The drug SAR405, the best inhibitor of autophagy

UdL research questions use of 3-methyladenine in studies because of its toxicity

The drug SAR405 would be the best inhibitor of autophagy, a mechanism of degradation and recycling of cellular components involved in survival and cell death phenomena. This is the conclusion of a study led by the University of Lleida (UdL) which has just been published in the journal Frontiers in Pharmacology. The results question the conclusions of many studies carried out over the last 40 years with another drug, 3-methyladenine, after proving that it is more toxic and increases DNA damage. Altered levels of autophagy are associated with multiple pathological states, such as neurological diseases and cancer.

Inhibitors are often used in basic research to elucidate the role of autophagy in a given biological model. The pharmaceutical company has also invested heavily in transferring these experimental drugs to clinical use based on the concept that they could be used as a sensitising strategy for conventional anti-tumour treatments.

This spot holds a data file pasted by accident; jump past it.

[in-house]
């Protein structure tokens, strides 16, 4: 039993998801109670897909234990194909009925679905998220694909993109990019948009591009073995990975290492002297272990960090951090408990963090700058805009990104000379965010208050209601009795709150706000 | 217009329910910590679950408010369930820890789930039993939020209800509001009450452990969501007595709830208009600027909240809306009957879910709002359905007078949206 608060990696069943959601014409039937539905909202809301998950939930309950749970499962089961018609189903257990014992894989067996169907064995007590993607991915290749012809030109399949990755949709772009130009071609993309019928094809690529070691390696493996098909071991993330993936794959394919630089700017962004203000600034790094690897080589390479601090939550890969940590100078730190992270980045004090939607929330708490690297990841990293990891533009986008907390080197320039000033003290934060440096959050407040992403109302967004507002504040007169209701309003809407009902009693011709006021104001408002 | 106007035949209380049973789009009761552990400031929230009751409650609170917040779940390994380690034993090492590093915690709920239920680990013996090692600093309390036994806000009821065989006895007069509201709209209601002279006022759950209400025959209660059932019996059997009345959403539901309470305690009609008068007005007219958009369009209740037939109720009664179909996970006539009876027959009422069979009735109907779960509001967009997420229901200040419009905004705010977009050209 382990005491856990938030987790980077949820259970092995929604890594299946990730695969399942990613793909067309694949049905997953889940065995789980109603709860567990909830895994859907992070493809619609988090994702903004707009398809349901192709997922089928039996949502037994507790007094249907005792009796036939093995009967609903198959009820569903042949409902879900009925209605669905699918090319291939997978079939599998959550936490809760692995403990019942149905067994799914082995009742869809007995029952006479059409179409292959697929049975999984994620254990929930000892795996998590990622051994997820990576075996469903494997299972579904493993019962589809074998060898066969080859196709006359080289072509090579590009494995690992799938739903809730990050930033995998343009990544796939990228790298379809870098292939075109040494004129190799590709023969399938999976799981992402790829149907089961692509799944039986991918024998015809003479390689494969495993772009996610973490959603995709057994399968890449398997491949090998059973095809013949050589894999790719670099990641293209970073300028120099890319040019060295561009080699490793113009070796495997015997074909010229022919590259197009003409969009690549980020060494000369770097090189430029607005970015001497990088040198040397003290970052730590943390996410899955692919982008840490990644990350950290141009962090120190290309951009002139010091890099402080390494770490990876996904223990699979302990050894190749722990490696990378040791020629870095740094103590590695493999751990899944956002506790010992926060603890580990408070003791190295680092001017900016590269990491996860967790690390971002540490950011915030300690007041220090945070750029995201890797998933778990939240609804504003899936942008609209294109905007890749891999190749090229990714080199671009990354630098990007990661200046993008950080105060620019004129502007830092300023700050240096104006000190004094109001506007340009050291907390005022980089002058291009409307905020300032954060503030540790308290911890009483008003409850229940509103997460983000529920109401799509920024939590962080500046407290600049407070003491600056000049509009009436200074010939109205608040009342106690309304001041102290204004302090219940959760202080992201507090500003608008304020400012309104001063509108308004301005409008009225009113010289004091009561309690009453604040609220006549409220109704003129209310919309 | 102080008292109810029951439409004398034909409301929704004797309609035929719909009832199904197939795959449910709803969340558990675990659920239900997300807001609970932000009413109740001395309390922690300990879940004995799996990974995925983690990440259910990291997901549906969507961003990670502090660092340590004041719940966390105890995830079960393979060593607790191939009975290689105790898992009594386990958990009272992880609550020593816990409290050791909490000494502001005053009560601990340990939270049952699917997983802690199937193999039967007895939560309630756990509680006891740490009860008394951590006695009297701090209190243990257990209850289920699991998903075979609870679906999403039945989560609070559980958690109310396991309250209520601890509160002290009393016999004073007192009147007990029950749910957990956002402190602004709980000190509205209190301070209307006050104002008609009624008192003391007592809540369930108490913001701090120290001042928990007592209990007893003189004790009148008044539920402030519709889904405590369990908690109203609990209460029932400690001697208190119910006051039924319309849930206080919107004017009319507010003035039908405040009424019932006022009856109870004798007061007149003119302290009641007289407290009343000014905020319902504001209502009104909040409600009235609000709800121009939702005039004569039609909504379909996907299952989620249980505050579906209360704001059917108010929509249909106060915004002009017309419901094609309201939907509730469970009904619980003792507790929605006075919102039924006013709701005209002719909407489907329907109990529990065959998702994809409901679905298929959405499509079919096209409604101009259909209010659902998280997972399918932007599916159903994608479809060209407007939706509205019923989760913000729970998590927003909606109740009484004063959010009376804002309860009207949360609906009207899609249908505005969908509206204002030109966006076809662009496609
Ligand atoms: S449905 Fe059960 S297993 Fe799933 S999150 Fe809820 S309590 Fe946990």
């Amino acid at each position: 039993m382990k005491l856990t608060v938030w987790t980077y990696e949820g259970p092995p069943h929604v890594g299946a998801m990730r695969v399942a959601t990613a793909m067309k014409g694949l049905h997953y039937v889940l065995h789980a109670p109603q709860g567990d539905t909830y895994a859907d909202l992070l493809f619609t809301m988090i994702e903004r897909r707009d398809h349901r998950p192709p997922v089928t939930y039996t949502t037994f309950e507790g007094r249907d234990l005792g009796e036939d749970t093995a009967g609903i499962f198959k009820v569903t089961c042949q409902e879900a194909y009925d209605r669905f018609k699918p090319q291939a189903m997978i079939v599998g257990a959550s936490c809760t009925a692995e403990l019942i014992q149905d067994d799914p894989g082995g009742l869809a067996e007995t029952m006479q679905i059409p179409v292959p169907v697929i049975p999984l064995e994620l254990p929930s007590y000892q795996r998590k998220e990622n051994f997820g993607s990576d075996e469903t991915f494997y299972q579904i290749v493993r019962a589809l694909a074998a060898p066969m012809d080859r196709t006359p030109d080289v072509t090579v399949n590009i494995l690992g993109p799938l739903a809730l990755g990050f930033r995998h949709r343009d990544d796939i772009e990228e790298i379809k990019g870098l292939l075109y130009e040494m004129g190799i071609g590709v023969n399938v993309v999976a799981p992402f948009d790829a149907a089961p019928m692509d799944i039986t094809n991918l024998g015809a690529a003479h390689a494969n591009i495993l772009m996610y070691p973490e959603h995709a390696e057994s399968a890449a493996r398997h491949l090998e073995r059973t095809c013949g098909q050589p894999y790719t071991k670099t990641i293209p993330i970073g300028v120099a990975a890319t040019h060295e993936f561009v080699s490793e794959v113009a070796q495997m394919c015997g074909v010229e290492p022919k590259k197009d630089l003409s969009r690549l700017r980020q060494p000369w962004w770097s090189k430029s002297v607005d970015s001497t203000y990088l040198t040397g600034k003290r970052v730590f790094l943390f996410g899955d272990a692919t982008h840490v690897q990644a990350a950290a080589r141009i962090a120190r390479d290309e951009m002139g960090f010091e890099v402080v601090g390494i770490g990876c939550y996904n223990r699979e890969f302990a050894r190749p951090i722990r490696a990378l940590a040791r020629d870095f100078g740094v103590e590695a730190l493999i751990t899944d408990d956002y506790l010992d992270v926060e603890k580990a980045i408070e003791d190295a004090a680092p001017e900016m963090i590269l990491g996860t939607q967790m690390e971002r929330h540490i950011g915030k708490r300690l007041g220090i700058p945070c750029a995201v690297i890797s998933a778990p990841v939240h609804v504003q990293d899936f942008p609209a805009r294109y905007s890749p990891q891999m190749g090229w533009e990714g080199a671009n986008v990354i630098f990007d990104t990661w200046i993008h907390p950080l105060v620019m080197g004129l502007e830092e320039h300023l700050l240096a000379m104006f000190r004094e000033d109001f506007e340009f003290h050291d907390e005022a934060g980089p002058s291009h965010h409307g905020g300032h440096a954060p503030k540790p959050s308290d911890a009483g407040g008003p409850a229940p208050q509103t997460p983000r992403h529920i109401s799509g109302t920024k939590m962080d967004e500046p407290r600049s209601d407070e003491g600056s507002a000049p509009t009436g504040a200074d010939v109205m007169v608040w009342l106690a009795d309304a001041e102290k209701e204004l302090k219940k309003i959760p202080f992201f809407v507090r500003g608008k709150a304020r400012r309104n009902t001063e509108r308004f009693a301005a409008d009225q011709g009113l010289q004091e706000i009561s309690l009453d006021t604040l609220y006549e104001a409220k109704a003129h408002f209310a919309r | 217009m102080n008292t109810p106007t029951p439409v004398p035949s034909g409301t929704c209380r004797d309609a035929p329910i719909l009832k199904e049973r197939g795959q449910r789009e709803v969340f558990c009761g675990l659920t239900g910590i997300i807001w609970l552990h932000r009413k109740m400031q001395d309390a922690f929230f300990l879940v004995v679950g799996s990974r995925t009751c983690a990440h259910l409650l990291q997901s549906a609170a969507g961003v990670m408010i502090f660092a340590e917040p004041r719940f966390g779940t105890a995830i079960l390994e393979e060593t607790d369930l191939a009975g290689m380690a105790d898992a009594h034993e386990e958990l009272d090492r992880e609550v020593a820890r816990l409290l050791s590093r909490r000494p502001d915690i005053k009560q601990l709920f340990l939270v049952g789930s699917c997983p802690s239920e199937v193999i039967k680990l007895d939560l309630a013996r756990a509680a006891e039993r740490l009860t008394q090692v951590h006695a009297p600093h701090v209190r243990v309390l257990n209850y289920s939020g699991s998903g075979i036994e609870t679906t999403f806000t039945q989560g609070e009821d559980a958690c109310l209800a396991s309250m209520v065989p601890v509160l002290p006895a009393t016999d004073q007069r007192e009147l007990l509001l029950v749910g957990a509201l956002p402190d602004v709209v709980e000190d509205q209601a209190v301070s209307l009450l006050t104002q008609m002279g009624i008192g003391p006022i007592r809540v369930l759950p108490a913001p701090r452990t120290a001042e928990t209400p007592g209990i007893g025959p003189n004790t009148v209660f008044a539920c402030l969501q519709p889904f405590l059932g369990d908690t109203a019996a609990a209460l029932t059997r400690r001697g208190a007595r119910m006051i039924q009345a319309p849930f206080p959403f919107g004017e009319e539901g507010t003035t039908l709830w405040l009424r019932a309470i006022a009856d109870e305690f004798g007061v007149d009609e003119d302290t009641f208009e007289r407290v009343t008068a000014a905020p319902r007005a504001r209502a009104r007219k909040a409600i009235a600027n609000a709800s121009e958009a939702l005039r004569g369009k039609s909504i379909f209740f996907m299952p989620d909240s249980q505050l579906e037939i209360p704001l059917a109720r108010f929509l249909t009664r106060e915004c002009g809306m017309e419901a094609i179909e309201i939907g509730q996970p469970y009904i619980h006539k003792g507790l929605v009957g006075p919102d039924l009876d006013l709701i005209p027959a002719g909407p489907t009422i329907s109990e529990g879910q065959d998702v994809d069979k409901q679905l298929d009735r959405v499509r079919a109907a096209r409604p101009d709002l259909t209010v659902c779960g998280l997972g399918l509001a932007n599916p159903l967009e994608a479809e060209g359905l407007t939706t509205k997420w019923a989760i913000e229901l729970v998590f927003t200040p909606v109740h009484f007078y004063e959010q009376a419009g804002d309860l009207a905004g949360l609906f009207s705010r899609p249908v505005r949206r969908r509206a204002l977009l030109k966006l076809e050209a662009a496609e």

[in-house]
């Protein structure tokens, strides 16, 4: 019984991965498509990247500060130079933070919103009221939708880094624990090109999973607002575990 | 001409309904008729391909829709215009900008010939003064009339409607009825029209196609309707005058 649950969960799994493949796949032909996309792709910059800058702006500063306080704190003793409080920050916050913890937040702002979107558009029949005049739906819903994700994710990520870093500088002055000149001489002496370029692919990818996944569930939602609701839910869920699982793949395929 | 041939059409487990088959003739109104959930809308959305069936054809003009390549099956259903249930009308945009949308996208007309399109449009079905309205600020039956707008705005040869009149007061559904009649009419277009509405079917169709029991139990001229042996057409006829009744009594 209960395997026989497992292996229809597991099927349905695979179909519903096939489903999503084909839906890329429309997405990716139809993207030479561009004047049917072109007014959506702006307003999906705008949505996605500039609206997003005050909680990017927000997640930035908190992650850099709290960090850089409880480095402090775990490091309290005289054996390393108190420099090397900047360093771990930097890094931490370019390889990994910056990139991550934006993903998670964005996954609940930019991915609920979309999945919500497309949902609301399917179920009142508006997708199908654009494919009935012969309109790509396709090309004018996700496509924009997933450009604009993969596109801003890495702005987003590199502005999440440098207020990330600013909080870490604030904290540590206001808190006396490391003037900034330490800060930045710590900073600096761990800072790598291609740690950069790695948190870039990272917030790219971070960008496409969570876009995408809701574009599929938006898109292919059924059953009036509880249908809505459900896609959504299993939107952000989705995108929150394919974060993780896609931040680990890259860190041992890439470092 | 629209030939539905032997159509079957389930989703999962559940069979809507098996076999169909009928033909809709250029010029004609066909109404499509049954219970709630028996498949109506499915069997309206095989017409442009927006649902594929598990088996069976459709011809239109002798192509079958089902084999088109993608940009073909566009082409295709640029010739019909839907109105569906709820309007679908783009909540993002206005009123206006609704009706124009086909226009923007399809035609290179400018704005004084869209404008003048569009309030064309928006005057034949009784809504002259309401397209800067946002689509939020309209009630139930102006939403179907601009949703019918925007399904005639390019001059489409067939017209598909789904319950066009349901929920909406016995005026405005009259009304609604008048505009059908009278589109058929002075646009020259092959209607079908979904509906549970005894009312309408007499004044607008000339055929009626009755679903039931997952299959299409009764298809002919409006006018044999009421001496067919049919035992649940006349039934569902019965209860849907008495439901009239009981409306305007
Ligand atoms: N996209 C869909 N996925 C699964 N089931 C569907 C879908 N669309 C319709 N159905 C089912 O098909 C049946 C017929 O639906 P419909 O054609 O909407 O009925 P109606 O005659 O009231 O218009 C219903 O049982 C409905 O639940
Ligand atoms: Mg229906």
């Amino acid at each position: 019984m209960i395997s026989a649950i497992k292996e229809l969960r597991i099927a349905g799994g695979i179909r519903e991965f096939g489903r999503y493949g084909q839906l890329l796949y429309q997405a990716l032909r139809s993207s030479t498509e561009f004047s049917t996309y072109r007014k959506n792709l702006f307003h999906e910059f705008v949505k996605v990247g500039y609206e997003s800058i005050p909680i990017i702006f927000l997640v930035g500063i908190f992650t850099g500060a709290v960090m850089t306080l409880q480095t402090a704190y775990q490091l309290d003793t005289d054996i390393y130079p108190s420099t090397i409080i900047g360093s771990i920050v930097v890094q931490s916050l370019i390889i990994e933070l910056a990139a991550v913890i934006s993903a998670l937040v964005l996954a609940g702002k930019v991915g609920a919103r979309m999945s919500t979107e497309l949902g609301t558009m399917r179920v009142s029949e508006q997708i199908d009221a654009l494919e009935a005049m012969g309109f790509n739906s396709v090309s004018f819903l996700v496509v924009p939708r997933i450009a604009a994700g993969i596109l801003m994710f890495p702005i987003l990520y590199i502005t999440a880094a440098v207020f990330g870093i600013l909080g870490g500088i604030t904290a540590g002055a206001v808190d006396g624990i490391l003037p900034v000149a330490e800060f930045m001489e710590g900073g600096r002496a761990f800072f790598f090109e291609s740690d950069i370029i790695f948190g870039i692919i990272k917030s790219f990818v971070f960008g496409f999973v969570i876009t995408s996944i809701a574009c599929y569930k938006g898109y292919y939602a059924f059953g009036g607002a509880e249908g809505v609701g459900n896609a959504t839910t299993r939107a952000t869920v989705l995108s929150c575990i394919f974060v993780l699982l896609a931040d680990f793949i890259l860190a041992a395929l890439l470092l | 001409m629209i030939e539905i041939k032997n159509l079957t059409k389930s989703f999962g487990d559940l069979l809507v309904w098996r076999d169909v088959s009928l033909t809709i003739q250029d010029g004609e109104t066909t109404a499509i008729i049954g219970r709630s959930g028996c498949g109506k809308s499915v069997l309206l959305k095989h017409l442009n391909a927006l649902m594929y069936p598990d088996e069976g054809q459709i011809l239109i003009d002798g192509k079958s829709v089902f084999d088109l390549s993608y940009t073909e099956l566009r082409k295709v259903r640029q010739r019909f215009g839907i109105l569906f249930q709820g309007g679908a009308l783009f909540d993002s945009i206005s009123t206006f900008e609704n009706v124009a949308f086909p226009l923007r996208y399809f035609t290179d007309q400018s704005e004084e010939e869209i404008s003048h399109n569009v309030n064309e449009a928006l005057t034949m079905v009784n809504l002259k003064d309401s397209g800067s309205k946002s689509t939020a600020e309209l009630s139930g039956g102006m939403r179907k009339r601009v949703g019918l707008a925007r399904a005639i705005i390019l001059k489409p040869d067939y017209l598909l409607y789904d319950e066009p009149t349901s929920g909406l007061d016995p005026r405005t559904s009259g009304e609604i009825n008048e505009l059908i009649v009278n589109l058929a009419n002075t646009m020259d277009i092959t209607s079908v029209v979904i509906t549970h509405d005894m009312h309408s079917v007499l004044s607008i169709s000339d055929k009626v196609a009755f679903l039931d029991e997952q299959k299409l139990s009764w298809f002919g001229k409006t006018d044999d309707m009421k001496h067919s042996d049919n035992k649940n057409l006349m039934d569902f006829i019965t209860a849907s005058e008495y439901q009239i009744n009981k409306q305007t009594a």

The researchers of the Pharmacology of Cellular Stress group at the UdL and IRBLleida, attached to the Pharmacology Unit of the Department of Experimental Medicine, and the Universitat Autònoma de Barcelona have performed a comparative study of the effects of 7 inhibitors of autophagy under standard conditions of cell culture growth, which forms part of the thesis of Javier Chicote, a doctoral student at the UdL.

They have thus proved that drugs such as SAR405, MHY1485 and Spautin-1 show great inhibitory efficacy without cytotoxic effects. In contrast, others such as chloroquine - the only one approved by the drug agencies for clinical use - bafilomycin A1, SBI-0206965 or 3-methyladenine show cell toxicity and genomic damage. This deterioration of DNA can, for example, cause tumour cells to accumulate genomic mutations, potentially worsening their malignant behaviour.

More information: Article Cell death triggered by the autophagy inhibitory drug 3-methyladenine in growing conditions proceeds with DNA damage

Text: UdL Press

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